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The Burdekin River Basin forms part of Australia's North East Coast Drainage Division (NLWRA 2002). Within the division it is bound by the Fitzroy River Basin to its southeast, by the Herbert River Basin to the north and small coastal catchments to the east. Its western margin adjoins two other drainage divisions, the Gulf of Carpentaria Drainage Division to the northwest and the internal Lake Eyre Drainage Division to the southwest. The Burdekin River is one of Australia's largest. It carries a massive sediment load and is on average the biggest single source of sediment and fresh water to the Great Barrier Reef lagoon (NR&M 2000).

The region is comprised of several distinct sub-catchments. These include two larger basins, the Upper Burdekin which drains the north west of the region including the western side of the coastal ranges, and the Belyando- Suttor which drains more arid inland areas in the south and the central west via the smaller Cape River. These two major basins flow to Lake Dalrymple formed by the Burdekin Falls Dam at the top of the Burdekin Gorge.

Another significant Burdekin sub-catchment the Bowen- Broken joins downstream from the Burdekin Gorge. From Clare downstream the drainage of localised rainfall and overbank flows is generally away from the main river via a number of prior river channels, which form floodplain and delta distributaries. These include the Barratta, Sheep Station, Plantation and Saltwater Creek systems.

An additional fourteen coastal catchment management units are recognised to the northern boundary of the region including the Haughton and Ross Rivers ( TTLA 2001) and seven to the southern margin of the region including the Don River ( BBIFMAC 2000).

River flows within the region reflect rainfall patterns (see table), but are also affected by river regulation. Natural flows peaks from December to April and are low to negligible from May to November. At this time many smaller tributaries cease flowing. In general, flows are dominated by large cyclone or monsoon driven events. There are pronounced annual fluctuations and variability from year to year. High flows may be followed by extended dry periods. The catchments that drain the wetter coastal ranges i.e. the Upper Burdekin and the Bowen-Broken contribute more flow relative to their area than semi arid inland basins such as the Belyando-Suttor.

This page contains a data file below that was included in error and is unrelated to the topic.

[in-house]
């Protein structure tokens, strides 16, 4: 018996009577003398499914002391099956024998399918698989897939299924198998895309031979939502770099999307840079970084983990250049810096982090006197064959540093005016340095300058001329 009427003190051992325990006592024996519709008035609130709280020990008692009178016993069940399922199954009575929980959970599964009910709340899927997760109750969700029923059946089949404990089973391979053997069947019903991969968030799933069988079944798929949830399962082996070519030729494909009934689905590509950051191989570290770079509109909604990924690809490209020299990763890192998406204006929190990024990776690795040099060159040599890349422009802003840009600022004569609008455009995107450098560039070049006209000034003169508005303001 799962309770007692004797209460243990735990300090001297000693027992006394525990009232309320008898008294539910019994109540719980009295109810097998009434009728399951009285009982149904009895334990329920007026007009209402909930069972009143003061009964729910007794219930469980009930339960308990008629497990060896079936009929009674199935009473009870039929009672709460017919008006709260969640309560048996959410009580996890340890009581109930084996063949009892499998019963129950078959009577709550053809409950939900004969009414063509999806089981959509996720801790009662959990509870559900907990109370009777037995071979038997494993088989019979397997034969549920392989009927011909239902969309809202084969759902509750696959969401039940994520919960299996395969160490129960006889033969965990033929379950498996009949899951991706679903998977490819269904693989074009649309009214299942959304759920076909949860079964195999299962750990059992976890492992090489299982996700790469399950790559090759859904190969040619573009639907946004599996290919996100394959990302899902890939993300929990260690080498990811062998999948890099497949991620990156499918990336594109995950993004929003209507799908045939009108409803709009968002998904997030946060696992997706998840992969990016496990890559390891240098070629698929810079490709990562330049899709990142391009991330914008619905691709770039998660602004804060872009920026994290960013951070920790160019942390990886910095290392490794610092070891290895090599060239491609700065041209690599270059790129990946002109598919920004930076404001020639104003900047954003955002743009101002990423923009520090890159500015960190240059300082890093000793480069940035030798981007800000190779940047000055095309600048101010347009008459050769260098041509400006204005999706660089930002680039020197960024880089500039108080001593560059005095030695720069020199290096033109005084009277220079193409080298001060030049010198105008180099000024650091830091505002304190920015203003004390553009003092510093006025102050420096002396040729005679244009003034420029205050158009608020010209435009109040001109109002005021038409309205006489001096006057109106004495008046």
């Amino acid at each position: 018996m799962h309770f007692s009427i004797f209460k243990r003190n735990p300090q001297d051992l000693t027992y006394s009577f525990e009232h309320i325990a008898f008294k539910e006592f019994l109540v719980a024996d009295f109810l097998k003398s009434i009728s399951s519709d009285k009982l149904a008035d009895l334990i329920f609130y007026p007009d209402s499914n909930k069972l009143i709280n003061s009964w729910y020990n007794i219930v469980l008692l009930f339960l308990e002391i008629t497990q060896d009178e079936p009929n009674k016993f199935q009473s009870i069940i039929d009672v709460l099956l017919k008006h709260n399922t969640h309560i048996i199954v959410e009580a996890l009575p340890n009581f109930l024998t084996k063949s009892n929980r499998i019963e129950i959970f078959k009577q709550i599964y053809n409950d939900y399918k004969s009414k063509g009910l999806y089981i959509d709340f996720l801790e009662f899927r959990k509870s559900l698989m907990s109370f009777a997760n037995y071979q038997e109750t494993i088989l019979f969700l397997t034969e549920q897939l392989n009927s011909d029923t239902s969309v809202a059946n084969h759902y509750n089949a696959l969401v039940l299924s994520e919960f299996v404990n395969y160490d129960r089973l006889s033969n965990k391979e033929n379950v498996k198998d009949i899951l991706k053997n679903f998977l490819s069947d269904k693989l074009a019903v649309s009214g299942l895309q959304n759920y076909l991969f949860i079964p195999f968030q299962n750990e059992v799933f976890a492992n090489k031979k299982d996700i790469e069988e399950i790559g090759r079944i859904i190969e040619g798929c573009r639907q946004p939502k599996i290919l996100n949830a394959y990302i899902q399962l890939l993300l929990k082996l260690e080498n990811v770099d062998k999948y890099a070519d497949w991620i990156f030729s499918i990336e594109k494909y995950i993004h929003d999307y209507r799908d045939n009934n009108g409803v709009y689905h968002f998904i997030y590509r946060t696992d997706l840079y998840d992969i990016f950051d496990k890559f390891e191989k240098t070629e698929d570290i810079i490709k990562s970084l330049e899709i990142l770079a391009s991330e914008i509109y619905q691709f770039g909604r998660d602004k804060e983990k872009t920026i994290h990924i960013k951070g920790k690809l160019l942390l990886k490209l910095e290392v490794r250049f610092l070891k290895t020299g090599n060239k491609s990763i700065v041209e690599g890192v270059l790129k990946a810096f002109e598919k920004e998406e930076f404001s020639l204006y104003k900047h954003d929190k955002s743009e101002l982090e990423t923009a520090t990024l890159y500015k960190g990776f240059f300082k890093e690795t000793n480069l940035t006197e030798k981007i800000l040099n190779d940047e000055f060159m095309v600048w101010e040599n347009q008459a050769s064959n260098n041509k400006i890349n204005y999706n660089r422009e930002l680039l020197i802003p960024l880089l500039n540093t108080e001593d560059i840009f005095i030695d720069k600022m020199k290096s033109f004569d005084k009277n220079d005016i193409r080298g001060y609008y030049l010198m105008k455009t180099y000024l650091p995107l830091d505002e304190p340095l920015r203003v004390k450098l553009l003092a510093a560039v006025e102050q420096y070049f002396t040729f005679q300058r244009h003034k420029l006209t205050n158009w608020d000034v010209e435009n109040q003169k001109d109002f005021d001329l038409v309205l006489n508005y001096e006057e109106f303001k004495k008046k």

On the Burdekin River flows below Lake Dalrymple are regulated by releases from the Burdekin Falls Dam. The Burdekin Falls Dam dominates flow regulation with an ability to store 1 860 000 ML of water which represents about 88% of the total constructed basin storage capacity ( Roth et al. 2002).

Flows on the Bowen-Broken system are regulated by the Eungella Dam with some inter basin transfers out of the system to service nearby coal mining areas (NR&M 2000).

Other smaller dams, weirs and river extractions also affect river flows in the region these include Paluma Dam, two weirs in the Upper Burdekin, the Collinsville Weir in the Bowen River, six weirs in the Belyando-Suttor and three weirs in the lower Burdekin and two on the Haughton (Roth et al. 2002).

The hydrology of the Lower Burdekin catchment is highly modified. Historically flows within the river and floodplain distributary systems were very seasonal but are now regulated. Some of the regulated flow is extracted from the river by several large pumping stations. These stations supply water to the Burdekin Haughton Water Supply Scheme (BHWSS) on the Burdekin and Haughton Floodplains. This is undertaken via distributary streams and constructed channels and the North Burdekin Water boards aquifer replenishment schemes on the Burdekin Delta. Smaller sand dam and drop board structures that form part of these schemes and irrigation tail water flows, also affect the hydrology of receiving water bodies, including streams and wetlands.

Surface water flows and wetland hydrology within the region's coastal catchments including the Haughton and Ross Rivers are also modified by a range of dams, weirs, tidal barrages, constructed drainage networks, bund walls for ponded pasture and water extraction.

A major storage on the Upper Ross River, the Ross River Reservoir provides the primary water supply for the city of Townsville. This reservoir has a pipeline connecting it to the Haughton Balancing Storage for emergency augmentation effectively drought proofing Townsville. The pipeline is an important element in the future growth in this area.

Townsville's other main piped water supply is sourced from Paluma Dam which is part of the Burdekin River catchment.

In most areas of the region rainfall is far less than the amount of water used by plants for transpiration, therefore in general terms there is not much water that passes through the soil to recharge groundwater aquifers ( Roth et al. 2002). However heavy monsoonal rainfall during the wet season will usually give some recharge. There is limited water balance and groundwater resources information available and tends to be for areas where shallow groundwater aquifers are important for irrigation, industrial or residential water resources. These include the Don and Burdekin River deltas and the lower Ross and Black River catchments.

Geology, Landscapes and Soils

Wetland Ranges.jpg

Sub-catchment Area(km2) %Area Burdekin Basin at Clare Sub-catchment annual contribution (ML/a) %of Total flow

Upper Burdekin















Lower Burdekin





Total at Clare





Page last updated 1 August 2014

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